Computation of the Permeability Tensor of Non-Periodic Anisotropic Porous Media from 3D Images
Article dans une revue avec comité de lecture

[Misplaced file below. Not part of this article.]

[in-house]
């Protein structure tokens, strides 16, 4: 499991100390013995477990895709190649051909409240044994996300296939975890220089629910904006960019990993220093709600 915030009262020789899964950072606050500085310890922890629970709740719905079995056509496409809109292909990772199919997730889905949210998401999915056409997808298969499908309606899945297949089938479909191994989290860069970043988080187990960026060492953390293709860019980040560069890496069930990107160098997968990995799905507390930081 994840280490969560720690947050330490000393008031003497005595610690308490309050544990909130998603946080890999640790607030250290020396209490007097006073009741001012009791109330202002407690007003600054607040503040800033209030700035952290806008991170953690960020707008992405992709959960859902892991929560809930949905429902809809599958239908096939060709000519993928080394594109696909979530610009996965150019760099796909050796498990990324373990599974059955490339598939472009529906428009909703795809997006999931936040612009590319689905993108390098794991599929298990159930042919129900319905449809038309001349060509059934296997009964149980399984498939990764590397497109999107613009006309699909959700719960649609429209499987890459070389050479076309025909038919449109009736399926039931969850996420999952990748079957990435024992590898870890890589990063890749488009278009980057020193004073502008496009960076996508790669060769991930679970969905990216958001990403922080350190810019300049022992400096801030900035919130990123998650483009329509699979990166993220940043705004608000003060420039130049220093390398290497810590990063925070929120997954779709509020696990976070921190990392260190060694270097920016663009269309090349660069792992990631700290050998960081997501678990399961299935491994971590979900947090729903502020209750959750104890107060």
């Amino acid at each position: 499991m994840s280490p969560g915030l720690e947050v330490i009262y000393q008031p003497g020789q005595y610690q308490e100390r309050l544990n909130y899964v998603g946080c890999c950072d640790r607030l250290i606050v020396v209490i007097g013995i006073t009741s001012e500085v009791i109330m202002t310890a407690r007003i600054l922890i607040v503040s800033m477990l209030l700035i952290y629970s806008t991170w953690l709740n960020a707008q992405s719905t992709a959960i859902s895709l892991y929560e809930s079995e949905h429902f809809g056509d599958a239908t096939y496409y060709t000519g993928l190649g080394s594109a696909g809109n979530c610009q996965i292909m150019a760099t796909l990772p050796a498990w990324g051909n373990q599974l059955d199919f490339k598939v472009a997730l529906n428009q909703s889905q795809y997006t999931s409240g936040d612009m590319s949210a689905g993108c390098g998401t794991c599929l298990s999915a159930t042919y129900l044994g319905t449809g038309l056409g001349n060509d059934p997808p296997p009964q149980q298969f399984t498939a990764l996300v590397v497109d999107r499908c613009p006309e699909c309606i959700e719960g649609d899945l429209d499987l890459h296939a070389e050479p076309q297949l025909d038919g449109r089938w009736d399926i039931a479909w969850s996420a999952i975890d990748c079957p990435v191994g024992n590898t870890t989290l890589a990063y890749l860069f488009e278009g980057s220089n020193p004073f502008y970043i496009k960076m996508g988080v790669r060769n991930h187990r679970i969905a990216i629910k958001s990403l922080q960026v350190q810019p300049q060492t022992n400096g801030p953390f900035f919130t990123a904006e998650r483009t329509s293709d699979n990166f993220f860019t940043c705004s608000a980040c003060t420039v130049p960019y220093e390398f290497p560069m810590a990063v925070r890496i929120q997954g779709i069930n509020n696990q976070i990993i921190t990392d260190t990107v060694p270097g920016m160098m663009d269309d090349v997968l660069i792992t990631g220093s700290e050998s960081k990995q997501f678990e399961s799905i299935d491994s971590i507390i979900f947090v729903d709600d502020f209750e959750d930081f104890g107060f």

The direct proportionality between the flow rate and the pressure gradient of creeping flows was experimentally discovered by H. Darcy in the 19th century and theoretically justified a couple of decades ago using upscaling methods such as volume averaging or homogenization. X-ray computed micro-tomography (CMT) and pore-scale numerical simulations are increasingly used to estimate the permeability of porous media. However, the most general case of non-periodic anisotropic porous media still needs to be completely numerically defined. Pore-scale numerical methods can be split into two families. The first family is based on a direct resolution of the flow solving the Navier–Stokes equations under the assumption of creeping flow. The second one relies on the resolution of an indirect problem—such as the closure problem derived from the volume averaging theory. They are known to provide the same results in the case of periodic isotropic media or when dealing with representative element volumes. To address the most general case of non-periodic anisotropic porous media, we have identified four possible numerical approaches for the first family and two for the second. We have compared and analyzed them on three-dimensional generated geometries of increasing complexity, based on sphere and cylinder arrangements. Only one, belonging to the first family, has been proved to remain rigorously correct in the most general case. This has been successfully applied to a high-resolution 3D CMT of Carcarb, a carbon fiber preform used in the thermal protection systems of space vehicles. The study concludes with a detailed analysis of the flow behavior (streamlines and vorticity). A quantitative technique based on a vorticity criterion to determine the characteristic length of the material is proposed. Once the characterized length is known, the critical Reynolds number can be estimated and the physical limit of the creeping regime identified.
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